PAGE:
Over the past decade or so, the term mid-major has come to prominence. It symbolizes the hard-working, low budget school with a small gym, rabid fans who come March is the trendy upset pick in the tournament. But the mid-major label does a disservice to those teams, not only because it cheapens their achievements, but also because it implies that every major conference team is better than them, even though that is patently false. In fact, many major conference teams have disinterested fanbases and players who, while playing hard, are simply not up to snuff against good competition. With that in mind, its time to look at the worst of the worst in the major conferences. Join me after the jump as I count down the worst major conference teams from 5 to 1.
How is the major conference team with the worst record (2-5) only the fifth-worst team? Schedule, schedule, schedule. Of Depaul’s five losses, three are to very good teams; Kansas, Vanderbilt, and Creighton. With that said, Depaul is still a terrible basketball team. They’ve lost to Illinois Chicago, and most damning of all, to North Carolina A&T. Depaul has been in free-fall since the middle of last year, and it doesn’t appear to get any better, with games against undefeated Mississippi and Clemson on tap.
Northwestern edges out Depaul for the dubious honor of 4th place on this list because they actually lost to Depaul, 54-53. They have also lost to the immortal Brown Bears, who were picked to finish well down in the Ivy League. Northwestern hasn’t beaten a team with a winning record or a sub-200 RPI yet this season, and is one of the most boring teams to watch in the land. The Princeton offense can sometimes be tedious when run well, but when run poorly, it is positively horrendous. The Wildcats haven’t had a winning season in 6 years, and this year does not figure to break that trend.
Don’t let Iowa’s 6-6 record fool you, this is an absolutely atrocious basketball team. Iowa has had a good run this decade, but the departures of Adam Haluska to some league in Europe and former coach Steve Alford to New Mexico have left the cupboard bare. After winning their first four games against cupcakes with a combined record of 12-30, Iowa proceeded to lose 4 of its next 6, including losses to Utah State, Louisiana-Monroe, and almost every other Division I basketball team in the state of Iowa (Drake and Iowa State). Giving credit where it is due, Iowa did beat Northern Iowa, but that illustrates how far the program has fallen when a win over a fairly mediocre Northern Iowa team is their best win. Perhaps Iowa misses Steve Alford after all.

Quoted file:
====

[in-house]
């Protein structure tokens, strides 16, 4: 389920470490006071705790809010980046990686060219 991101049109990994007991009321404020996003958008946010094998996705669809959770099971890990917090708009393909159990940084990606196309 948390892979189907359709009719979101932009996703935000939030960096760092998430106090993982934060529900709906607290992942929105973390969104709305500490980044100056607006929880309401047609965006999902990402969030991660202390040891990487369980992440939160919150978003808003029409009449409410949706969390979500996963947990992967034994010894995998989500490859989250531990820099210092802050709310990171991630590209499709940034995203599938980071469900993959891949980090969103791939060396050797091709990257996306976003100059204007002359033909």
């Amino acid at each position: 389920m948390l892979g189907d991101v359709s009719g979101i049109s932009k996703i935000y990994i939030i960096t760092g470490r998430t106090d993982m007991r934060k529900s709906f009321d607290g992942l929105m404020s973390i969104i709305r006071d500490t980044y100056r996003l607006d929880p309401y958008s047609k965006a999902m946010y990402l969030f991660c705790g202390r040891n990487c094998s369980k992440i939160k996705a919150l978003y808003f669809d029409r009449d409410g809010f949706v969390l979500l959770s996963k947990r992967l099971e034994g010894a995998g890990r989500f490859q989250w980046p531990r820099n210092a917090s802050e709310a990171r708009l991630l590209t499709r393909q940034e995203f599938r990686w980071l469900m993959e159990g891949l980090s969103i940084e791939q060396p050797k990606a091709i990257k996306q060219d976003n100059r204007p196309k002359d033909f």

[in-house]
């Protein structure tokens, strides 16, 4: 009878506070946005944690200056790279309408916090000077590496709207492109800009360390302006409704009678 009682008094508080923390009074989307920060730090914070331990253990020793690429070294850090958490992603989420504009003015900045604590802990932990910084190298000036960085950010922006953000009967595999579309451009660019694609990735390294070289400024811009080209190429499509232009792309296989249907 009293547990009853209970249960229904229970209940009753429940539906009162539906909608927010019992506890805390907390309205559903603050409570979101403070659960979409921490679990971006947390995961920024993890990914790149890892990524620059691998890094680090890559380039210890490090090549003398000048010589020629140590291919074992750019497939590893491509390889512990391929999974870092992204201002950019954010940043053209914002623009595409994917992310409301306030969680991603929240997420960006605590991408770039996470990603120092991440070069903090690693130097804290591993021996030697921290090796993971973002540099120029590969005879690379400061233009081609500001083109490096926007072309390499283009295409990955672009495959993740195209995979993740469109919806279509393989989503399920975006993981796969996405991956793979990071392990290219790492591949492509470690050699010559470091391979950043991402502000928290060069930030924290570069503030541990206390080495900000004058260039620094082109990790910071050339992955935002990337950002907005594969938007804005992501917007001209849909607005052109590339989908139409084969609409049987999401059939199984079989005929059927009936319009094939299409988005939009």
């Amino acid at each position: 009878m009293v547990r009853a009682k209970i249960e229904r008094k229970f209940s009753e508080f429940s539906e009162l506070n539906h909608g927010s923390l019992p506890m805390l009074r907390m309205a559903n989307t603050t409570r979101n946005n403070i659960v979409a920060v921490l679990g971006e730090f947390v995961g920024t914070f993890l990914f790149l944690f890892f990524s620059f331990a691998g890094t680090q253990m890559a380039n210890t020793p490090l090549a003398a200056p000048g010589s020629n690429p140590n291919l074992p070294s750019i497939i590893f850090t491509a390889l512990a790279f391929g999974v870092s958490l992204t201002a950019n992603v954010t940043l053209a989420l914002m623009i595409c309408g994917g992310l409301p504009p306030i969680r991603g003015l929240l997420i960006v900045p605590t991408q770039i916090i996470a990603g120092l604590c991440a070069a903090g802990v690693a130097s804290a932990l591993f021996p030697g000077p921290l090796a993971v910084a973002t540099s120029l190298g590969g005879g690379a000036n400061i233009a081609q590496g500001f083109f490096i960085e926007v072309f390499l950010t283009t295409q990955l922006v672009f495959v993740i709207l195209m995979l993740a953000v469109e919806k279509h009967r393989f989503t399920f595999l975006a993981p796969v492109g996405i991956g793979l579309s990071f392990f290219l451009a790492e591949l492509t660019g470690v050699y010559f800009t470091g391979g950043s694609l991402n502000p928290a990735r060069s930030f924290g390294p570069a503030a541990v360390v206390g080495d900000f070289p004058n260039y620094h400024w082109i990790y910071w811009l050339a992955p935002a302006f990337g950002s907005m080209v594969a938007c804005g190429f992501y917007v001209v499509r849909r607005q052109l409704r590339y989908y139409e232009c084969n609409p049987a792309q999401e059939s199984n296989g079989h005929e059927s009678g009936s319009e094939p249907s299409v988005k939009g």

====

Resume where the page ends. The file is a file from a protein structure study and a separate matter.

Sensing a pattern? No, it’s not just you, the Big Ten (especially the bottom) really is that terrible. Having lost their coach and three starters,Michigan in particular was expected to be bad, but not this bad. Perhaps new coach John Belein’s labyrinthine schemes don’t work well with a younger team. Whatever the reason, the results don’t lie; Michigan was curbstomped by Duke, and lost handily to Virginia Tech and Butler. They also lost to Western Kentucky and by 12 to a bad MAC team, Central Michigan. But perhaps the worst loss was to Harvard, who is led by Michigan’s former coach, Tommy Amaker. I’m sure that coach Belein will bring the Wolverines back, but at least for this season, they are simply terrible.
1. Oregon State
And we have finally reached the worst of the worst, the Beavers of Oregon State, whose play is almost pitiful. Oregon State has the best record on this list, 6-4, but that is extremely misleading. They have played the 2nd worst schedule in the land, and have only beaten teams with sub-200 RPIs. They were blown out 79-62 by Tennessee Tech at home in a game attended by 3,000 people. They also lost to a Division II team, Alaska-Anchorage. Normally it is unwise for a college team to fire a coach mid-season, but Jay John might be the exception. In a Pac-10 league where nine out of ten teams have a legitimate shot at an NCAA tournament berth, Oregon State will be lucky to win a single game.